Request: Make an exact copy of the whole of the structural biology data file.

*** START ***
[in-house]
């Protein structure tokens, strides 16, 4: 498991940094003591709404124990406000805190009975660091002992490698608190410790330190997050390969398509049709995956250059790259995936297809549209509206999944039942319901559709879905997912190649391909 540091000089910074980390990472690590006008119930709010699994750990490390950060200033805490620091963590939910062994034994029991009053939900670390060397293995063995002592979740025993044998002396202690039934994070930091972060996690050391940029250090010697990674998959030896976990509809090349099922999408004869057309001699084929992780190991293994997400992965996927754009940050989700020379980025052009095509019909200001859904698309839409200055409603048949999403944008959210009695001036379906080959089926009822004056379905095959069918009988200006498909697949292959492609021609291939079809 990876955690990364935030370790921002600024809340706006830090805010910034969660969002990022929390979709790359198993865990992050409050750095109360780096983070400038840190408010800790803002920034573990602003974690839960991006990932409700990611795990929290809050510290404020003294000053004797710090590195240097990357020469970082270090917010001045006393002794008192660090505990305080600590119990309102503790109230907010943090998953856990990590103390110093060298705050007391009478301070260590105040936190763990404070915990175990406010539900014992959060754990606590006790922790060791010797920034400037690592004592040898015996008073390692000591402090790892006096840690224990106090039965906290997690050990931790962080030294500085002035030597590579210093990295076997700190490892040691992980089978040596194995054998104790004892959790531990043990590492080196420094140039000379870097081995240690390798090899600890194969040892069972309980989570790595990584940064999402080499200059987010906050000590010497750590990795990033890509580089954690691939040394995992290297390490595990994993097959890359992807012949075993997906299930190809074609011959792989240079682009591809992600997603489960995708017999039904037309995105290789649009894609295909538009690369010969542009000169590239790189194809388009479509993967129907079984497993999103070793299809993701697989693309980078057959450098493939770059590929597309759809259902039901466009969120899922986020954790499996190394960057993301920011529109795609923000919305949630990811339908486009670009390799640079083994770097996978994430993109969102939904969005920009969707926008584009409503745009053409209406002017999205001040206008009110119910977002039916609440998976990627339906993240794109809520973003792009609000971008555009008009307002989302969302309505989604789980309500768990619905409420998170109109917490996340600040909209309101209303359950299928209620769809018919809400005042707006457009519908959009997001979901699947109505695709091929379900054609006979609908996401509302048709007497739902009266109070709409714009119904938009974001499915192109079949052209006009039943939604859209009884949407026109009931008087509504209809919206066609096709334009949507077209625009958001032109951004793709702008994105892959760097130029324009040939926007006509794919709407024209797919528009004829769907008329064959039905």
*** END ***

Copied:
[in-house]
């Protein structure tokens, strides 16, 4: 498991940094003591709404124990406000805190009975660091002992490698608190410790330190997050390969398509049709995956250059790259995936297809549209509206999944039942319901559709879905997912190649391909 540091000089910074980390990472690590006008119930709010699994750990490390950060200033805490620091963590939910062994034994029991009053939900670390060397293995063995002592979740025993044998002396202690039934994070930091972060996690050391940029250090010697990674998959030896976990509809090349099922999408004869057309001699084929992780190991293994997400992965996927754009940050989700020379980025052009095509019909200001859904698309839409200055409603048949999403944008959210009695001036379906080959089926009822004056379905095959069918009988200006498909697949292959492609021609291939079809 990876955690990364935030370790921002600024809340706006830090805010910034969660969002990022929390979709790359198993865990992050409050750095109360780096983070400038840190408010800790803002920034573990602003974690839960991006990932409700990611795990929290809050510290404020003294000053004797710090590195240097990357020469970082270090917010001045006393002794008192660090505990305080600590119990309102503790109230907010943090998953856990990590103390110093060298705050007391009478301070260590105040936190763990404070915990175990406010539900014992959060754990606590006790922790060791010797920034400037690592004592040898015996008073390692000591402090790892006096840690224990106090039965906290997690050990931790962080030294500085002035030597590579210093990295076997700190490892040691992980089978040596194995054998104790004892959790531990043990590492080196420094140039000379870097081995240690390798090899600890194969040892069972309980989570790595990584940064999402080499200059987010906050000590010497750590990795990033890509580089954690691939040394995992290297390490595990994993097959890359992807012949075993997906299930190809074609011959792989240079682009591809992600997603489960995708017999039904037309995105290789649009894609295909538009690369010969542009000169590239790189194809388009479509993967129907079984497993999103070793299809993701697989693309980078057959450098493939770059590929597309759809259902039901466009969120899922986020954790499996190394960057993301920011529109795609923000919305949630990811339908486009670009390799640079083994770097996978994430993109969102939904969005920009969707926008584009409503745009053409209406002017999205001040206008009110119910977002039916609440998976990627339906993240794109809520973003792009609000971008555009008009307002989302969302309505989604789980309500768990619905409420998170109109917490996340600040909209309101209303359950299928209620769809018919809400005042707006457009519908959009997001979901699947109505695709091929379900054609006979609908996401509302048709007497739902009266109070709409714009119904938009974001499915192109079949052209006009039943939604859209009884949407026109009931008087509504209809919206066609096709334009949507077209625009958001032109951004793709702008994105892959760097130029324009040939926007006509794919709407024209797919528009004829769907008329064959039905």